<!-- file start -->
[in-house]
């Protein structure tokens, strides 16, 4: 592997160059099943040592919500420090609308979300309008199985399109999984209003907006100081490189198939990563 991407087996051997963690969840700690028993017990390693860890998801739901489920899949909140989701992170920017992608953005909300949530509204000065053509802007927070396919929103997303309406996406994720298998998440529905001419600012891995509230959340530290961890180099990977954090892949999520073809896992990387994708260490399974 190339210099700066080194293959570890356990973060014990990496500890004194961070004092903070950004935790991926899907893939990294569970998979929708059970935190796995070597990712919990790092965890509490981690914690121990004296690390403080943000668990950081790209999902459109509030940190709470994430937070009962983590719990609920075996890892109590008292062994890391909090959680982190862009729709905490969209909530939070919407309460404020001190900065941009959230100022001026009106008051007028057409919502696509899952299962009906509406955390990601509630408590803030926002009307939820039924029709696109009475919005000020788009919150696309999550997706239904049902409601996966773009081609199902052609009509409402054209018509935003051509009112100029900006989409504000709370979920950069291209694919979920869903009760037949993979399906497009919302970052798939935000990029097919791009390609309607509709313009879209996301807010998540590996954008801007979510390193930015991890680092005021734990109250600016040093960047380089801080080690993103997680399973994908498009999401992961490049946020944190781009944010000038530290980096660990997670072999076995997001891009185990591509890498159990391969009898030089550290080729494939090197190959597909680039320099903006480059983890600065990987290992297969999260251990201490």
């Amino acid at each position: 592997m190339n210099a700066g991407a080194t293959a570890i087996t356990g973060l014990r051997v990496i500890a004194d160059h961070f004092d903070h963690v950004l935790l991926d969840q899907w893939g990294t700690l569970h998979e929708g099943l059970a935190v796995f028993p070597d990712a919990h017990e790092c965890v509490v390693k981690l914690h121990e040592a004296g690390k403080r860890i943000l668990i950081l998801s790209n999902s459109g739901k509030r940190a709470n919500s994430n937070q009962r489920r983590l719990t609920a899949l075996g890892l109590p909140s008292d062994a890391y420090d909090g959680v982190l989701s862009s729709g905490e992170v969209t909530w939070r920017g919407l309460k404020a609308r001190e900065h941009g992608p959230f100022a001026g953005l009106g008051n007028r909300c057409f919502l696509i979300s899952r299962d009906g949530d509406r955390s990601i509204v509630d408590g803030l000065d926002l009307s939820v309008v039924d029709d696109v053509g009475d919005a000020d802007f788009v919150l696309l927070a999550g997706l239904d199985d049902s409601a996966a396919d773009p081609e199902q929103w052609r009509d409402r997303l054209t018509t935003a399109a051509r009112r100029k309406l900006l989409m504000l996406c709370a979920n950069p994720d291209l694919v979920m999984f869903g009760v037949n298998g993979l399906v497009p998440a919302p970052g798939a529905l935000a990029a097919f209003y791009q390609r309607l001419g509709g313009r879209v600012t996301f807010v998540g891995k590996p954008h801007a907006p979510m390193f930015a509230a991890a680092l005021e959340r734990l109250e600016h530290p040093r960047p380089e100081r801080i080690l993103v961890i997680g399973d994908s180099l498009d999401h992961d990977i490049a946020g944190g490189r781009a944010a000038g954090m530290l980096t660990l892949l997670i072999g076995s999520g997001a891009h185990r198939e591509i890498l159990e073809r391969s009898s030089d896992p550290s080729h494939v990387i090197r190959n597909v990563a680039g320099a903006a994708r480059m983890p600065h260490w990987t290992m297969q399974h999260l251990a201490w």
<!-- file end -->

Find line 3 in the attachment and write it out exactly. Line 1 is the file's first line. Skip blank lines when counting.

């Amino acid at each position: 592997m190339n210099a700066g991407a080194t293959a570890i087996t356990g973060l014990r051997v990496i500890a004194d160059h961070f004092d903070h963690v950004l935790l991926d969840q899907w893939g990294t700690l569970h998979e929708g099943l059970a935190v796995f028993p070597d990712a919990h017990e790092c965890v509490v390693k981690l914690h121990e040592a004296g690390k403080r860890i943000l668990i950081l998801s790209n999902s459109g739901k509030r940190a709470n919500s994430n937070q009962r489920r983590l719990t609920a899949l075996g890892l109590p909140s008292d062994a890391y420090d909090g959680v982190l989701s862009s729709g905490e992170v969209t909530w939070r920017g919407l309460k404020a609308r001190e900065h941009g992608p959230f100022a001026g953005l009106g008051n007028r909300c057409f919502l696509i979300s899952r299962d009906g949530d509406r955390s990601i509204v509630d408590g803030l000065d926002l009307s939820v309008v039924d029709d696109v053509g009475d919005a000020d802007f788009v919150l696309l927070a999550g997706l239904d199985d049902s409601a996966a396919d773009p081609e199902q929103w052609r009509d409402r997303l054209t018509t935003a399109a051509r009112r100029k309406l900006l989409m504000l996406c709370a979920n950069p994720d291209l694919v979920m999984f869903g009760v037949n298998g993979l399906v497009p998440a919302p970052g798939a529905l935000a990029a097919f209003y791009q390609r309607l001419g509709g313009r879209v600012t996301f807010v998540g891995k590996p954008h801007a907006p979510m390193f930015a509230a991890a680092l005021e959340r734990l109250e600016h530290p040093r960047p380089e100081r801080i080690l993103v961890i997680g399973d994908s180099l498009d999401h992961d990977i490049a946020g944190g490189r781009a944010a000038g954090m530290l980096t660990l892949l997670i072999g076995s999520g997001a891009h185990r198939e591509i890498l159990e073809r391969s009898s030089d896992p550290s080729h494939v990387i090197r190959n597909v990563a680039g320099a903006a994708r480059m983890p600065h260490w990987t290992m297969q399974h999260l251990a201490w």